May we suggest a Twitter version of today’s FOMC statement: “Don’t worry, be happy! ” – No, the economic outlook hasn’t improved. In fact, the Fed may want you to take a valium to stomach the ride ahead. Alternatively, if you don’t get mollified by the Fed’s “communication strategy”, you may want to consider taking action to protect the purchasing power of your hard earned dollars.

Here’s the challenge: the Federal Reserve (Fed) wants to keep interest rates low across the yield curve (from short-term to long-term rates) to aid the economic recovery. But good economic data might send the bond market into a tailspin, i.e. raise long-term rates and thus cause massive headwinds to the economic recovery. We got a taste of how quickly the bond market can sell off earlier this year when the economy appeared to pick up some steam. Higher interest rates would further encourage the major deleveraging that market forces still warrant, not a desirable scenario from our understanding of Fed Chairman Bernanke’s thinking.

Engaging in further rounds of asset purchases (“Quantitative Easing”, “QE3”, “QEn+1”) may alleviate some of those upward pressures on interest rates, but the moment a program is announced, the market prices it in and looks ahead, threatening to mitigate any lasting impact of QEn+1. Picture the Fed as trying to hold a carrot in front of the donkey, well, market, to make us believe another stimulus is coming, without actually giving it. That way, the Fed can print less money to achieve its goals. The Fed calls it communication strategy.

Some have suggested a more open-ended approach to asset purchases. But that would likely come with some sort of guidance as to when to stop it, such as when a certain level of unemployment or nominal growth is reached. Given that everything Bernanke has done has been signaled well ahead of time (the blogosphere is full of the “best kept secret”, the likelihood of more QE), introducing a completely new concept is rather un-Bernanke-ish. You may not agree with Bernanke, but as an investor please don’t act surprised.

In recently released FOMC minutes, the Fed tells us that it might communicate to the market that rates may remain low even as the economy recovers. Bingo! We have long argued that Bernanke considered the early monetary tightening during the Great Depression as a grave mistake, as it undid all the “progress” that had been achieved. But more to the point, the Fed needs to get our attention away from the economy. By keeping the link to the economy, the Fed will always struggle to keep the upper hand on the bond market. So forget about the carrot: we need valium, not carrots. By communicating with the market that rates will remain low independent of how the economy might perform, the bond market just might not be selling off as aggressively as economic growth picks up.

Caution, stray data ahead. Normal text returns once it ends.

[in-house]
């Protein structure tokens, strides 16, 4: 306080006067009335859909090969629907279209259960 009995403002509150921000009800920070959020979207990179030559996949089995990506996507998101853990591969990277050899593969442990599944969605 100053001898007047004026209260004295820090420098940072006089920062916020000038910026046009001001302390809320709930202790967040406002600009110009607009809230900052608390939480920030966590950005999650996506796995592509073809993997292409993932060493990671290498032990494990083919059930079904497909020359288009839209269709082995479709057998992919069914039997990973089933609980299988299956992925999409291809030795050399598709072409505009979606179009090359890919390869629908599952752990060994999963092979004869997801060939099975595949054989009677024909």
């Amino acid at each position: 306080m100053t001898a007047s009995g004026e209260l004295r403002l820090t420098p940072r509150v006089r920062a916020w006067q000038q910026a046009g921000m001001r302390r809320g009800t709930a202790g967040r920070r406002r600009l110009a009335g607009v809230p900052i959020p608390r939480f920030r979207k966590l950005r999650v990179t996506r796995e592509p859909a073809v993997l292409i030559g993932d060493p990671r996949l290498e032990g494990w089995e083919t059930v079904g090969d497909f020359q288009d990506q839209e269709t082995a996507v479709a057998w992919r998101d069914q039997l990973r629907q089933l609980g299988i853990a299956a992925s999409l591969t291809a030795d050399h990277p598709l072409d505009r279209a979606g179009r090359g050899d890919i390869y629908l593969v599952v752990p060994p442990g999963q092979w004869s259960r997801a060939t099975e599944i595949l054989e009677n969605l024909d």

That’s exactly the path we believe the Fed is going to go down. It will be interesting, however, to see what the Fed’s explanation will be. We doubt they will use the valium analogy. Some Fed watchers would like to see a nominal GDP target or something similar, but don’t bet your donkey on Bernanke going that far.

The basic challenge is – and we are interpreting here as we don’t think the Fed or any central banker in office would ever frame it this way: the Fed wants to have inflation, wants to move the price level higher to bail out home owners, wants to push up nominal wages, and wants to push up nominal GDP to make the debt burden more bearable. But the Fed doesn’t want the market to price in inflation, as that would push interest rates up.

That’s why we may be heading ever more into the “Land of Make-Believe.” But as investors enjoy their valium, the U.S. dollar is at risk of melting away under their feet. Drugged up, we are too busy laughing at Greece and doling out advice to Europe to notice that our “don’t worry, be happy” approach might lead to rather unhappy purchasing power. If you think you are above the fray, let me just ask whether you have watched the euro in recent months? As of late, that perceived weakling of a currency appears to be giving the greenback a run for its money. We are not suggesting that investors dump their U.S. dollars and exchange them all for euros. However, we would like to encourage investors to consider embracing currency risk, for example through a managed basket of currencies, as a way to manage the risk posed to the purchasing power of the U.S. dollar. Adding currency exposure to a portfolio may have valuable diversification benefits.

Some sympathize with the ever greater complexity of monetary activism around the world. But it’s really rather simple: there’s too much debt in the world. To deal with the debt, countries may deflate, default or inflate. In the US, we have what both Bernanke and his predecessor Greenspan have called the printing press; as such, so their argument goes, the U.S. dollar is safe – in nominal terms at least. Greece is not capable of procuring valium, which creates a different set of challenges. But stop pitying Greece and consider taking action to protect your purchasing power at home.